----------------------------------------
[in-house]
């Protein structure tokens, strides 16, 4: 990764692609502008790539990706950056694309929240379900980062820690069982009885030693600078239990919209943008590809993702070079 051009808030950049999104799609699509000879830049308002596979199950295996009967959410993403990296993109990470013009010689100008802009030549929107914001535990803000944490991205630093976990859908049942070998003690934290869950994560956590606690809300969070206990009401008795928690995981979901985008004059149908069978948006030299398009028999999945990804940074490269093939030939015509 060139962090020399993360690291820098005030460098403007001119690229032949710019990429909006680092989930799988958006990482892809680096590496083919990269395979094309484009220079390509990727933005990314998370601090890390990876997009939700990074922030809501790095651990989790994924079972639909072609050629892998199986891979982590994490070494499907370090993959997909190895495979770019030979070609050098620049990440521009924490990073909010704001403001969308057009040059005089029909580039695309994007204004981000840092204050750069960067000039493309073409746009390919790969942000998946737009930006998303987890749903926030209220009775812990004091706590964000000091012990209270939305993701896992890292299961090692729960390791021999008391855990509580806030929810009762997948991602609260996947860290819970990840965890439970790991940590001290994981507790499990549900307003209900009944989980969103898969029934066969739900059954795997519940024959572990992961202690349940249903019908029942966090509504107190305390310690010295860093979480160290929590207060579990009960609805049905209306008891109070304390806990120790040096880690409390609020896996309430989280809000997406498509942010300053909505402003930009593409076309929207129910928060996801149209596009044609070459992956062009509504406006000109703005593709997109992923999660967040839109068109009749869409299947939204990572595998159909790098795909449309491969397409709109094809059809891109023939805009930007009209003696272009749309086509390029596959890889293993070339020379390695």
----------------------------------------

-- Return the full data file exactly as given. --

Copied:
[in-house]
């Protein structure tokens, strides 16, 4: 990764692609502008790539990706950056694309929240379900980062820690069982009885030693600078239990919209943008590809993702070079 051009808030950049999104799609699509000879830049308002596979199950295996009967959410993403990296993109990470013009010689100008802009030549929107914001535990803000944490991205630093976990859908049942070998003690934290869950994560956590606690809300969070206990009401008795928690995981979901985008004059149908069978948006030299398009028999999945990804940074490269093939030939015509 060139962090020399993360690291820098005030460098403007001119690229032949710019990429909006680092989930799988958006990482892809680096590496083919990269395979094309484009220079390509990727933005990314998370601090890390990876997009939700990074922030809501790095651990989790994924079972639909072609050629892998199986891979982590994490070494499907370090993959997909190895495979770019030979070609050098620049990440521009924490990073909010704001403001969308057009040059005089029909580039695309994007204004981000840092204050750069960067000039493309073409746009390919790969942000998946737009930006998303987890749903926030209220009775812990004091706590964000000091012990209270939305993701896992890292299961090692729960390791021999008391855990509580806030929810009762997948991602609260996947860290819970990840965890439970790991940590001290994981507790499990549900307003209900009944989980969103898969029934066969739900059954795997519940024959572990992961202690349940249903019908029942966090509504107190305390310690010295860093979480160290929590207060579990009960609805049905209306008891109070304390806990120790040096880690409390609020896996309430989280809000997406498509942010300053909505402003930009593409076309929207129910928060996801149209596009044609070459992956062009509504406006000109703005593709997109992923999660967040839109068109009749869409299947939204990572595998159909790098795909449309491969397409709109094809059809891109023939805009930007009209003696272009749309086509390029596959890889293993070339020379390695």